What is it?

Ischemic heart disease (IHD), also known as Coronary artery disease (CAD) or Coronary heart disease (CHD), involves the reduction of blood flow to the heart muscle, usually due to build-up of plaque (atherosclerosis) in the arteries that supply blood to the heart muscle. If a coronary artery becomes partially blocked, it can cause chest pain (angina). If it becomes completely blocked, it can cause a heart attack (myocardial infarction).
Risk factors for atherosclerosis and therefore ischemic heart disease include: smoking, high blood pressure, high cholesterol levels, obesity, lack of exercise, alcohol consumption, Diabetes and advanced age.
Main Types include: stable angina pectoris, unstable angina pectoris and myocardial infarction. A variant called "Prinzmetal angina" is a syndrome of angina that is caused by vasospasm - a contraction of the coronary arteries, rather then atherosclerotic narrowing. "nocturnal angina" is a type of angina that occur only during sleep.

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Additional names

This group contains additional names:
- Coronary Artery Disease (CAD)
- Coronary Heart Disease (CHD)
- Coronary Atherosclerosis
- Aneurysm of Heart
- Dissection of Coronary Artery
- Angina Decubitus
- Nocturnal angina
- Acute Coronary Occlusion Without Myocardial Infarction
- Acute coronary occlusion without mi
- Coronary Vessel Aneurysm
- Intermediate Coronary Syndrome
- Preinfarction syndrome
- Unstable angina

Signs & symptoms

the main symptom of ischemic heart disease is chest pain.
In stable angina, pain occurs regularly with activity, after eating, or at other predictable times. The symptoms usually pass within a few minutes and can be relieved by resting, or using a nitroglycerine tablet or spray.
In Unstable angina, the pain Occurs at rest or minimal exertion and usually lasts more than a few minutes, or is brought on by less activity, more severe, more prolonged or at increased frequency than previously.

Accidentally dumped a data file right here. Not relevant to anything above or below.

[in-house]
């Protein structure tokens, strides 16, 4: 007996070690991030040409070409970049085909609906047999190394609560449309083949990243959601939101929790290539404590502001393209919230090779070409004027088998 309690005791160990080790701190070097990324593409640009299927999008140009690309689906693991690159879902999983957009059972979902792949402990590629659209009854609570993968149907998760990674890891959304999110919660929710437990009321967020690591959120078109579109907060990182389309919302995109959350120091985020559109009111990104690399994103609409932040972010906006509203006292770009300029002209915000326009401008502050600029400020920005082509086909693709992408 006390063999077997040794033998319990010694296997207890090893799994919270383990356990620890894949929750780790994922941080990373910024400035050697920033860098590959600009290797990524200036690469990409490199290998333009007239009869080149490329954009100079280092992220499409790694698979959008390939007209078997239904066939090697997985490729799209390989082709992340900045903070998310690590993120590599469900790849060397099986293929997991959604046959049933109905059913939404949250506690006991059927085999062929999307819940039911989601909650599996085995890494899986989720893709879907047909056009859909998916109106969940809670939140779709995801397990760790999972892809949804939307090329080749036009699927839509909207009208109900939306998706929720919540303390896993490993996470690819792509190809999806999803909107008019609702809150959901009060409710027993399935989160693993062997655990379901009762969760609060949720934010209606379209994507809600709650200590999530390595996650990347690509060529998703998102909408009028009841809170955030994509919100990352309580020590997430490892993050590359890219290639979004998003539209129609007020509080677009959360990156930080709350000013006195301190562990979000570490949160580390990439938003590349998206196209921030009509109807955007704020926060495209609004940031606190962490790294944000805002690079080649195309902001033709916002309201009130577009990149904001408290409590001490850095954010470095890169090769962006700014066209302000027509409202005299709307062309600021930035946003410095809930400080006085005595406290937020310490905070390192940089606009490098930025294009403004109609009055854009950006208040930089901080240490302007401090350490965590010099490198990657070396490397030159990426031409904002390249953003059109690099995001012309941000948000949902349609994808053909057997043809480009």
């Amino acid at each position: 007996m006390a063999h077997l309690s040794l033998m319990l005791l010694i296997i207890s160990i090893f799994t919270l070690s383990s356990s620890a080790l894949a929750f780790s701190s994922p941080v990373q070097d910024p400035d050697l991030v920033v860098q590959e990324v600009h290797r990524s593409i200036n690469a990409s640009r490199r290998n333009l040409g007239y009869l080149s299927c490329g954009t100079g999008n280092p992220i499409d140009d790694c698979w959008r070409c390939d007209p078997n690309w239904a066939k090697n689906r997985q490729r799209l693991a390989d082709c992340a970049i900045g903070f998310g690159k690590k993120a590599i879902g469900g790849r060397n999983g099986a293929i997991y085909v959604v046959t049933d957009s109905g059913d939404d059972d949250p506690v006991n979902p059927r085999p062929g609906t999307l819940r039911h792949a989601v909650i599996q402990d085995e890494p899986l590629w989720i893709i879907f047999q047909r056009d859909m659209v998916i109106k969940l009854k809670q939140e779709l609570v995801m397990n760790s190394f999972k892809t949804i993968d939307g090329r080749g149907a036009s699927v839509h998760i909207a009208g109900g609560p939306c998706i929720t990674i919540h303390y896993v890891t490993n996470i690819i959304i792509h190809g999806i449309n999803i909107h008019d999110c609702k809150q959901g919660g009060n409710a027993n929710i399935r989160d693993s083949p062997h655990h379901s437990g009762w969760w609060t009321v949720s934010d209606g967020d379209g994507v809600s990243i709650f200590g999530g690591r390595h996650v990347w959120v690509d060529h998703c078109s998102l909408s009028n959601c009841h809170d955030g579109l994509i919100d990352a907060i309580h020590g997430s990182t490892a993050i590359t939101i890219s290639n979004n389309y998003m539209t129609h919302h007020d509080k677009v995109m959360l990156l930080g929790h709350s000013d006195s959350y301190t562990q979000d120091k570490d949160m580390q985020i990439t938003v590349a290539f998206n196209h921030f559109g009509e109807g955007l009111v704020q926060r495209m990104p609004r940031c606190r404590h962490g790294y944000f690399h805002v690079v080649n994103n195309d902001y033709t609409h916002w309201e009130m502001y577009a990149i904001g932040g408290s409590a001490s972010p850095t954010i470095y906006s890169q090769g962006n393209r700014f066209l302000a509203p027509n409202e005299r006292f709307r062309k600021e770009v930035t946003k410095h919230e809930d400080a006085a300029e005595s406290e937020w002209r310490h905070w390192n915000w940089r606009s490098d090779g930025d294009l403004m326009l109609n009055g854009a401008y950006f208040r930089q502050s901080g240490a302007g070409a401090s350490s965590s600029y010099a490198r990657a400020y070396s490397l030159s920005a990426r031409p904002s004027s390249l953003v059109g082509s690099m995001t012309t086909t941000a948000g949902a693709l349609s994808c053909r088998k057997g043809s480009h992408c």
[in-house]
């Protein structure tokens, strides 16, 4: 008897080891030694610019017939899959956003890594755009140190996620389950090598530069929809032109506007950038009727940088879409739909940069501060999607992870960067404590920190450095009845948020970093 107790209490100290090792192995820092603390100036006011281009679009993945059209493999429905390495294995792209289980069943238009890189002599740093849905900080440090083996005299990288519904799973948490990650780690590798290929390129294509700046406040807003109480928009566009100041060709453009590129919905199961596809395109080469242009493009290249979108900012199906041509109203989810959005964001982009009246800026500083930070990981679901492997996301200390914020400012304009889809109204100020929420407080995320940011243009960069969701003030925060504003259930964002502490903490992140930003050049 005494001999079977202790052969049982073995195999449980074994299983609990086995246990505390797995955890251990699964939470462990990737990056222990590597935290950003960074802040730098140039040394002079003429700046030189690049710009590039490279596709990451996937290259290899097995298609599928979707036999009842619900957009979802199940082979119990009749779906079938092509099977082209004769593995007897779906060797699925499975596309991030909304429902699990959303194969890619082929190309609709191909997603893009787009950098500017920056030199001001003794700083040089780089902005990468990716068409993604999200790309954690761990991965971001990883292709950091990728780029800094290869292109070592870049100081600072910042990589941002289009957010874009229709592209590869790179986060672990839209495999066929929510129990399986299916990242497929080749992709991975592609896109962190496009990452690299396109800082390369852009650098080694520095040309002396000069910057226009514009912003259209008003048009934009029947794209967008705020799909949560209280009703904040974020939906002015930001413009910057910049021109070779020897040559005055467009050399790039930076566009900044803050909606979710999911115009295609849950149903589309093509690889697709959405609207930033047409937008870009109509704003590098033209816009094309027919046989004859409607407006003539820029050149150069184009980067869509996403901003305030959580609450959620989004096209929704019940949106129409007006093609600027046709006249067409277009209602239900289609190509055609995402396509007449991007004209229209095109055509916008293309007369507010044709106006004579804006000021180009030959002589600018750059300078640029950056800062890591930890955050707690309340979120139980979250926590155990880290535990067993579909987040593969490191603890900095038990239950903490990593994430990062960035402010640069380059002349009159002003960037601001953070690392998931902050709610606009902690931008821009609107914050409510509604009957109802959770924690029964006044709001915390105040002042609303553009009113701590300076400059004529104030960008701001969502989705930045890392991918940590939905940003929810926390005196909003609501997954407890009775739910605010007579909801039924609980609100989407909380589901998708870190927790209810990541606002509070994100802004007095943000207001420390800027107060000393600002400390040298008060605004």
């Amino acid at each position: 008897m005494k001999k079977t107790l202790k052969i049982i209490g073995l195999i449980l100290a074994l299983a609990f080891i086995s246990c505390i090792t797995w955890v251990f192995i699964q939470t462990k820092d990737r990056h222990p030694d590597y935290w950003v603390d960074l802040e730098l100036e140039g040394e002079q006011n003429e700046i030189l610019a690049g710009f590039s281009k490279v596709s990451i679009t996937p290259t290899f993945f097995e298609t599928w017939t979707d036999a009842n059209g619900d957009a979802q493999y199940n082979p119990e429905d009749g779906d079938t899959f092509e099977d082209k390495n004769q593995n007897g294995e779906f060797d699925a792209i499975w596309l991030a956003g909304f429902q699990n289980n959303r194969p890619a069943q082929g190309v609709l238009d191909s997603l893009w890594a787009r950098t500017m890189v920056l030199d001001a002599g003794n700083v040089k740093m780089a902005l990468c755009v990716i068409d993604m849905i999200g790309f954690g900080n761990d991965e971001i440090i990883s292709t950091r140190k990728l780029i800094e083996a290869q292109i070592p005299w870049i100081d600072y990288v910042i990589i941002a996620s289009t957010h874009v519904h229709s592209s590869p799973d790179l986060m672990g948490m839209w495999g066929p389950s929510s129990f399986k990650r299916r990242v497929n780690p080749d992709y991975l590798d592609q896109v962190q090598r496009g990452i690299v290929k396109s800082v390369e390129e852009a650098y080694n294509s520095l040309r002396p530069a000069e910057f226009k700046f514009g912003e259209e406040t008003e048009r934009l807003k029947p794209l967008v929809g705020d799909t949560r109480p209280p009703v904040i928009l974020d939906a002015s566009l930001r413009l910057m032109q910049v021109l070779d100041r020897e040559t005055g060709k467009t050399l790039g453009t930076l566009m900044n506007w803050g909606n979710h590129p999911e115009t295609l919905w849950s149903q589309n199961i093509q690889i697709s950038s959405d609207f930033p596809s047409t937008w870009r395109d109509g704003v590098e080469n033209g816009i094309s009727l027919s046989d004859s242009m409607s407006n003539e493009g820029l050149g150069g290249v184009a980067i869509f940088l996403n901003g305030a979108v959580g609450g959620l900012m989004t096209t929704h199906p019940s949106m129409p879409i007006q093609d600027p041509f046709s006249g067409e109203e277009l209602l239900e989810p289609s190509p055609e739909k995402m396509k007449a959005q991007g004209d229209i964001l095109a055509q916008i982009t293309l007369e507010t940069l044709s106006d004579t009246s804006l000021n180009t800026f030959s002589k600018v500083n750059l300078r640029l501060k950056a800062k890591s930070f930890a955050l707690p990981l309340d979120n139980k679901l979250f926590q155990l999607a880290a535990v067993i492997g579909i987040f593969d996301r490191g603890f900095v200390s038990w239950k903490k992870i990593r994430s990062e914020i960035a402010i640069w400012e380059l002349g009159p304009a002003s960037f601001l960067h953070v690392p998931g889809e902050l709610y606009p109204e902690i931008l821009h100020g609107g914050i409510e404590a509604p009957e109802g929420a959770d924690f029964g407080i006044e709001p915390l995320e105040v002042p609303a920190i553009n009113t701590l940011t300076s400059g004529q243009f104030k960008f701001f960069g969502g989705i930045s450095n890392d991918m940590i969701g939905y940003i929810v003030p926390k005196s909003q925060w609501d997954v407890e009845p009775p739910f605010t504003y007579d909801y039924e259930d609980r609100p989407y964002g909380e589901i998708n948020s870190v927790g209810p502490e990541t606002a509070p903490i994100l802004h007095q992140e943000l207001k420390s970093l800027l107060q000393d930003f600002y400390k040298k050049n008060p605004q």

Myocardial infarction is characterized by chest pain, that lasts more than a few minutes and may travel into the shoulder, arm, back, neck or jaw. Other symptoms may include shortness of breath, sweating, nausea, vomiting, anxiety, a cough, dizziness, fast heart rate.


Diagnosing IHD requires a review of your medical history, a physical examination, and other medical testing. Your doctor will decide which tests to perform according to your symptoms and the severity of your situation. These tests may include:
Electrocardiogram (ECG): to measure the electrical activity of your heart.
Echocardiogram: an ultrasound of your heart, that tells your doctor about the size of your heart and how well your heart muscle and valves are working.
Stress test: This particular test measures the stress on your heart during physical activity and while at rest. The test monitors your heart’s electrical activity while you walk on a treadmill or ride a stationary bike. Nuclear imaging may also be performed for a portion of this test. For those unable to perform physical exercise, certain medications can be used instead for stress testing.
Heart CT scan: Your doctor may use this imaging test to check for calcium deposits in your arteries.
Cardiac catheterization: During this procedure, your doctor injects a special dye into your coronary arteries through a catheter inserted through an artery in your groin or forearm. The dye helps enhance the radiographic image of your coronary arteries to identify any blockages.


There are a number of treatment options for ischemic heart disease, and The choice of treatment depends on your symptoms, and the severity and urgency of your condition. While stable angina is not life threatening, unstable angina and myocardial infarction require immediate care.
Treatment options include:
* Lifestyle changes - quit smoking, reduce alcohol consumption, exercise, lose weight, eat a healthy diet.
* Medications, such as cholesterol lowering medications, sugar lowering medications if you have diabetes, blood thinners, beta-blockers to reduce the metabolic demand of the heart, nitroglycerin to widen blood vessels and more.
* cardiac catheterization.
* Coronary artery bypass grafting (CABG) surgery.

☝️ This is not a substitute for professional medical advice. Please consult with your physician before making any medical decision.

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